Fifth Sunday of Lent


Homily by Fr. Ed Doran

The first reading told us that Almighty God established a new covenant with his people. Moses had gone upon to the mountain to receive the first covenant for the people of Israel wanted to know how to relate to their loving God. And Moses came down with the 10 commandants, and even before he stepped foot on the ground, they were worshipping the idols of gold and silver. They were forgetting the very God that they sent Moses up on that mountain for. The devil and sin had grasped them in its arms and they forgot all about God.

God is not to be undone. He established a new covenant — not on stone tablets, but in the hearts of men and women. He wanted to cement that covenant; he wanted to open up the gates of paradise to us.  But there was a problem. The corruption of sin had so sullied our bodies that we could not be brought forth. Thus in the consummate  act of God — in the most amazing act of love — he surrendered himself, and for that he was mocked, he was derided, he was whipped, he was scourged, and a crown of thorns were placed upon his very head.  He not only said that he loved us, he gave it to us in the most graphic and vivid way humanely possible. Thus it is that every church is to have the image of that cross, that very cross right there, put up by the first pastor of this church, around World War I, given and dedicated by the people, because that cross speaks of the loving dedication  of the men and women of this parish. That cross speaks of the generations of firefighters, the generations of police, and the generations of medical personnel which have served us. But their service cannot relate to this Service. It is the consummate and ultimate act of service.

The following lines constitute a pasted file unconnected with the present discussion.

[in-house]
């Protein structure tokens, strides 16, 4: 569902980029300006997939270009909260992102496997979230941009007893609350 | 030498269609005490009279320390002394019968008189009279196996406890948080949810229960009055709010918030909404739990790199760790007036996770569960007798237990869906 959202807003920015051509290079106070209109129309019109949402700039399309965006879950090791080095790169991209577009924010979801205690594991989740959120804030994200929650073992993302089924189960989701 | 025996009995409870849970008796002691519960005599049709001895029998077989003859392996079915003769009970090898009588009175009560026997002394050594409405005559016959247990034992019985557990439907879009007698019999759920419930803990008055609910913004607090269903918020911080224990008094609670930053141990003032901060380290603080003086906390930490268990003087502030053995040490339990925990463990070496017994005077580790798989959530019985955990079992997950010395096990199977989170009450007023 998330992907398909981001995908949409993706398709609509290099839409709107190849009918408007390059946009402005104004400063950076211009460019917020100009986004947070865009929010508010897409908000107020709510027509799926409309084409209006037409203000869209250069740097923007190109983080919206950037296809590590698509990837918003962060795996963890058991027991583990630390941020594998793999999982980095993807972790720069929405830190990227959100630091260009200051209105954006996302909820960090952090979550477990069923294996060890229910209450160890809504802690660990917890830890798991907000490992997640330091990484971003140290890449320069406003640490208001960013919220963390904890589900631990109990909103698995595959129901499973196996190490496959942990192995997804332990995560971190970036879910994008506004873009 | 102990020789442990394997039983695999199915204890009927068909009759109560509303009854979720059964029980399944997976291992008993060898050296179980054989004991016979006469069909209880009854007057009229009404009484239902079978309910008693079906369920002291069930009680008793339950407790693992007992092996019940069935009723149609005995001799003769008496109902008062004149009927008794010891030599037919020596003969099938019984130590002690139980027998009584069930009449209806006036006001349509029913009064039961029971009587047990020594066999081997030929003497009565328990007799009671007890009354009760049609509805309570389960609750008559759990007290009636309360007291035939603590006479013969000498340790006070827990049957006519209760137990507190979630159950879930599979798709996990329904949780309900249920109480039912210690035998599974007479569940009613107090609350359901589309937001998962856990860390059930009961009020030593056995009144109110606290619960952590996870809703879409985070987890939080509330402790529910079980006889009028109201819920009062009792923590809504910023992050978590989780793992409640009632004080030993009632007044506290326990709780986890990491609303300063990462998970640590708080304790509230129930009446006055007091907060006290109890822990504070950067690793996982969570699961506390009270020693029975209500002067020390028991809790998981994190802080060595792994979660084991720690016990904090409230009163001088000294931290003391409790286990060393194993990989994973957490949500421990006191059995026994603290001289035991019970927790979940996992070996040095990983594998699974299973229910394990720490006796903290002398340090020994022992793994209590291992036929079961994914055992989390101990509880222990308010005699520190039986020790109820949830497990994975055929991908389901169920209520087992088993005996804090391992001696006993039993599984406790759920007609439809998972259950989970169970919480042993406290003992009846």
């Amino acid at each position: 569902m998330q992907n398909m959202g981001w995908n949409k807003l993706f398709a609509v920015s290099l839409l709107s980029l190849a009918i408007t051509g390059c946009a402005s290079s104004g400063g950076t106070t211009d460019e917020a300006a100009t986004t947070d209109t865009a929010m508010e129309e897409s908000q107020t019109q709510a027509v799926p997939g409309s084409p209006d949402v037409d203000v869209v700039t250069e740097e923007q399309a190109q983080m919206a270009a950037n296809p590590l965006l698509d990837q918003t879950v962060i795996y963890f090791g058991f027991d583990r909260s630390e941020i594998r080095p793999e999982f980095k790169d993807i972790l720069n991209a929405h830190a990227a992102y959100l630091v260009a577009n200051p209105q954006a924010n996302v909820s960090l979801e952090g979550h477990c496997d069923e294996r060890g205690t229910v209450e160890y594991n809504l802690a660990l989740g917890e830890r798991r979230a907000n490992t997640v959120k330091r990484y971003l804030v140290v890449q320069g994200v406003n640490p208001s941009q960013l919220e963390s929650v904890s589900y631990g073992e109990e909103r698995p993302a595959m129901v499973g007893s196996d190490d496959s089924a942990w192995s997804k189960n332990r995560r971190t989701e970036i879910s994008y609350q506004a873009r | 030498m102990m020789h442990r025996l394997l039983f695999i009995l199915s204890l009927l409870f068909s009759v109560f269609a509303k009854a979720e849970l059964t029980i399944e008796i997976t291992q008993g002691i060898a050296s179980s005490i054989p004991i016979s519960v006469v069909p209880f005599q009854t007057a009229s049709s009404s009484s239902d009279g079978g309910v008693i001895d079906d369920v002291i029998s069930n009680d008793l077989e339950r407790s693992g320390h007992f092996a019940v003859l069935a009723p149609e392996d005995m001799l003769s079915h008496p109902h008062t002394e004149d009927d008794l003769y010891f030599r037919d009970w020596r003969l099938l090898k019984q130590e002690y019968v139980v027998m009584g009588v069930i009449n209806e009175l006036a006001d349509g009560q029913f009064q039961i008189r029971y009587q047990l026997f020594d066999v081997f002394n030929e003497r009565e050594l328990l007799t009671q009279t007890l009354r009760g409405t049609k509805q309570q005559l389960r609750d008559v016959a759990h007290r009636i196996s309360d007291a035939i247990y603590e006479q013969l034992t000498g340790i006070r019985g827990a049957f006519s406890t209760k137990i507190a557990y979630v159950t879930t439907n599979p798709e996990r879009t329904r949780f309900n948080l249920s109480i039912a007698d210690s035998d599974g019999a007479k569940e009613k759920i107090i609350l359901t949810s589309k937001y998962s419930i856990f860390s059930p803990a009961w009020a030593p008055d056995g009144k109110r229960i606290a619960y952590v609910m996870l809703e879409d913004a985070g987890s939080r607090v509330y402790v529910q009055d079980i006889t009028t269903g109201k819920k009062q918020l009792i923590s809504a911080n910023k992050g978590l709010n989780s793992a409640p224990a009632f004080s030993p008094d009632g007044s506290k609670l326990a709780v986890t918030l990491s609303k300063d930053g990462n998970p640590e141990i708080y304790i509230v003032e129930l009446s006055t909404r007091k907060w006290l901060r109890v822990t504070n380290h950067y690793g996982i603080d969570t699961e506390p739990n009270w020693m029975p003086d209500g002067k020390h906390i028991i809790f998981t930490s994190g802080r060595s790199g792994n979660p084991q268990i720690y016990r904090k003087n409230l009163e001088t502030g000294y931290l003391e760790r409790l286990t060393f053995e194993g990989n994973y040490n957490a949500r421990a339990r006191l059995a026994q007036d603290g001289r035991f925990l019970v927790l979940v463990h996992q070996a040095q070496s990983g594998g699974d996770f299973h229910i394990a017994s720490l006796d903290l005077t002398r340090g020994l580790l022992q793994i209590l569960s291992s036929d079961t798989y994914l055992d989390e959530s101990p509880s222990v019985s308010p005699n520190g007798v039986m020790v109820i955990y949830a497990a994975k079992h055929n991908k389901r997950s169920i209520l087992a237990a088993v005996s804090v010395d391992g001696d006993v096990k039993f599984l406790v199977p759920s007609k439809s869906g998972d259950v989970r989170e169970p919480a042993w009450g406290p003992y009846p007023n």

At the foot of this cross, there is a prayer that I would like to share with you.  This prayer was composed by Pope Pius XI – that was before I was born. But anyway, I read it at the bottom of the cross, and here it is:

My good and gentle Jesus, I kneel before you, asking you earnestly to engrave on my heart a deep and lively faith, hope and charity with true repentance for my sins and a firm resolve to make amends.  As I reflect upon your wounds and dwell upon them with deep compassion and grief, I recall, good and gentle Jesus, the words of David the prophet: “They pierced my hands and my feet; they have numbered all of my bones.”

You know, when I was a child, I used to look at that cross and I said, “Those terrible people who did that to him.” Now that I am older and wiser, it is this terrible person, and the sins of this terrible person that did it to him. He died on the cross to free you and I from the burden of our sins — the sins that pull us under, the sins that warrant condemnation are wiped clean, through that consummate act of the loving Jesus upon the cross. All we but need to do is to humbly go to Him and say, “I have sinned.”

Yet, our pride makes us very reluctant. We skirt around the foot of the cross looking up at him, but his arms are outstretched, he wants up to get up there with him to accept the burdens that are on our shoulders, and offer them in union with his offering on that cross.

One of the things that our diocese is doing after next Sunday (Palm Sunday – get here early:  there’s going to be no places!) The following day, the Diocese of Brooklyn, the Archdiocese of New York, and the Diocese of Rockville Center will have a day of penance and Reconciliation. Every priest from 3 PM until 9 PM is to be available to hear confessions. I myself will go at approximately 9:30 in the morning to St. Francis in Manhattan, where I will partake in confession, and then I will return here and be available. This is because we need to unburden ourselves of the weight that is on our shoulders. We need to humbly kneel at the foot of that cross to acknowledge that we are sometimes vulnerable and weak.  He wants to reach out and embrace us with his love. But he will not do it unless we allow him to do it.

Today’s readings summon us in these 40 days of fasting, of prayer, and of almsgiving. Come forward – come forward, give your heart. In order to give our heart we must be washed clean and made whole. Lent is the time of reconciliation, the time that we humbly go to the Lord. And I pray that this Lent be for me and for you the time that we journey in humility to ask for his pardon and forgiveness. It is there unconditionally and abundantly. All that we need do is to humbly ask, and it will be ours.